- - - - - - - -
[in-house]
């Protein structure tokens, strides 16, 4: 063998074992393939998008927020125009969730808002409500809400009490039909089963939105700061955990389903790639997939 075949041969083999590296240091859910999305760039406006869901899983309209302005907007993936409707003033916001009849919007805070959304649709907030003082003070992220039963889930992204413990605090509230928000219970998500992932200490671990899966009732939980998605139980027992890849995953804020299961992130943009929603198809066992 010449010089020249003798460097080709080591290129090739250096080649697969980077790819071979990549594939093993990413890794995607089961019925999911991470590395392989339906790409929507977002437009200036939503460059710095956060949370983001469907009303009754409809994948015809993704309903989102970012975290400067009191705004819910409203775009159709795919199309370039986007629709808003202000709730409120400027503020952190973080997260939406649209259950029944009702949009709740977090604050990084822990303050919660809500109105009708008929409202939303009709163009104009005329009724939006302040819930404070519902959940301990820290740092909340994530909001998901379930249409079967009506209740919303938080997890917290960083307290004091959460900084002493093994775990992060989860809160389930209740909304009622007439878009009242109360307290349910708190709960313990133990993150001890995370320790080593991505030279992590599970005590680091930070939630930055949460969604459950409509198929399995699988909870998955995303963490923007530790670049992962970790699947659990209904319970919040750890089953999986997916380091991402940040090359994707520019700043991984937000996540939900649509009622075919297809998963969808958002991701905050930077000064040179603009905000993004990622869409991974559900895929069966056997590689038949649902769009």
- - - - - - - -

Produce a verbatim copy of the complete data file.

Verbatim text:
[in-house]
């Protein structure tokens, strides 16, 4: 063998074992393939998008927020125009969730808002409500809400009490039909089963939105700061955990389903790639997939 075949041969083999590296240091859910999305760039406006869901899983309209302005907007993936409707003033916001009849919007805070959304649709907030003082003070992220039963889930992204413990605090509230928000219970998500992932200490671990899966009732939980998605139980027992890849995953804020299961992130943009929603198809066992 010449010089020249003798460097080709080591290129090739250096080649697969980077790819071979990549594939093993990413890794995607089961019925999911991470590395392989339906790409929507977002437009200036939503460059710095956060949370983001469907009303009754409809994948015809993704309903989102970012975290400067009191705004819910409203775009159709795919199309370039986007629709808003202000709730409120400027503020952190973080997260939406649209259950029944009702949009709740977090604050990084822990303050919660809500109105009708008929409202939303009709163009104009005329009724939006302040819930404070519902959940301990820290740092909340994530909001998901379930249409079967009506209740919303938080997890917290960083307290004091959460900084002493093994775990992060989860809160389930209740909304009622007439878009009242109360307290349910708190709960313990133990993150001890995370320790080593991505030279992590599970005590680091930070939630930055949460969604459950409509198929399995699988909870998955995303963490923007530790670049992962970790699947659990209904319970919040750890089953999986997916380091991402940040090359994707520019700043991984937000996540939900649509009622075919297809998963969808958002991701905050930077000064040179603009905000993004990622869409991974559900895929069966056997590689038949649902769009």